August’s New Music for Te Awe: Part 1


via GIPHY

Statler: Well, it was good.
Waldorf: Ah, it was very bad.
Statler: Well, it was average.
Waldorf: Ah, it was in the middle there.
Statler: Ah, it wasn’t that great.
Waldorf: I kind of liked it.”
-‘The Muppet Show’.

I’m Mark, the Music & Film Specialist at Wellington City Libraries (I also run the Libraries’ Wellington Music Facebook page). Every month my colleague Neil and I cast our eye over the new material we have been buying for the Music collection at our CBD Te Awe library. We pick out some interesting titles across a range of music genres, and try to limit our reviews to a few lines only. Can we encapsulate an entire album in just a couple of lines? [Ed. This is probably unlikely at this point]. Do we actually know anything about new music? Or, are we just too old to understand what most of this is banging on about? Read on to find out…

Say Laura / Chenaux, Eric
Mark: Chenaux is a Toronto-based experimental guitarist & songwriter and on this, his 7th album, he delivers a unique interplay of instrument and voice. Semi-improvisational guitar textures, acoustic as well as processed and treated, meld with his relaxed tenor crooning, and other backing including a Wurlitzer and programmed drum beats. It all creates a kind of avant-pop sound, a strange juxtaposition of the smooth and the rough. Mellow yet full of dissonance, these 5 lengthy pieces don’t always go where you think they will, but always hold your attention.

Neil: ‘Say Laura’ by Eric Chenaux is a unique outing. It could be described as jazz-folk that contains minimalist, but precisely focussed instrumentation. Eric’s voice is smooth and seductive throughout, and it’s this juxtaposition of his voice with instruments such as sparse destabilised guitar that make the album. Despite the sometimes-experimental leanings of the album it’s definitely an eminently listenable and rewarding piece of music.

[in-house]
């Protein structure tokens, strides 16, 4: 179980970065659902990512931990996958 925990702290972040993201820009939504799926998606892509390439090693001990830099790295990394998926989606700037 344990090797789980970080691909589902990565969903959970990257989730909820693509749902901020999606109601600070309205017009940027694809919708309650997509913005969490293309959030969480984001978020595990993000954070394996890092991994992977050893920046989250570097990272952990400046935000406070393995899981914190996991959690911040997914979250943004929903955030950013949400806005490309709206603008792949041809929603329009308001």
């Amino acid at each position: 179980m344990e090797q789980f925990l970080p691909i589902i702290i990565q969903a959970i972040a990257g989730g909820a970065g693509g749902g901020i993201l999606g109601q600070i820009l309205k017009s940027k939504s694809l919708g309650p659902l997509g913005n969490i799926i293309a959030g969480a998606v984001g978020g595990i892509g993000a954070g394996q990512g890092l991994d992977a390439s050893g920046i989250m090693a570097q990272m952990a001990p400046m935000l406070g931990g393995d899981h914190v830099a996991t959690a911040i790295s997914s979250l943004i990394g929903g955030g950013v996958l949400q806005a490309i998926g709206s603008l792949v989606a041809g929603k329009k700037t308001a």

A light for attracting attention / Smile
Mark: The debut album from Thom Yorke’s latest side project, which features fellow Radiohead member Jonny Greenwood and Sons of Kemet drummer Tom Skinnner. Some older material, that had been previously played live by Radiohead, sits next to a suite of new mid-tempo tracks that highlight the best elements of Radiohead’s post ‘OK Computer’ output, and the symbiotic creative dynamic between Yorke & Greenwood. These angular tunes focus more on mournful atmosphere than melody as Yorke’s dissects the horrors of the time we live in, climate change & power brokers, while moody synths pulse away behind his falsetto. Elements of Funk, prog & afrobeat feature, as well as a couple of more acoustic/strings ballads that highlight the 2nd half of the album. While being some of the most easily accessible music of all the ‘Radiohead’ side projects and solo albums, this is still a dense & layered album with a lot to take in musically & lyrically, and more will no doubt sink in upon repeated listening. An album that will no doubt be already slotting into critics ‘Best of the year’ lists.

Neil: Thom Yorke and Jonny Greenwood’s latest side project, like much of Radiohead’s recent work, is informed by uncertainty and creeping unease. Yorke is in superb voice and the bass lines and spiky electronica, unsurprisingly, sound like a full-blown Radiohead outing, with some of the album’s lyrics even directly referencing Radiohead tracks and albums. That said, it’s brilliant stuff, with that shifting balance between musical and personal chaos and structure continually explored throughout the piece.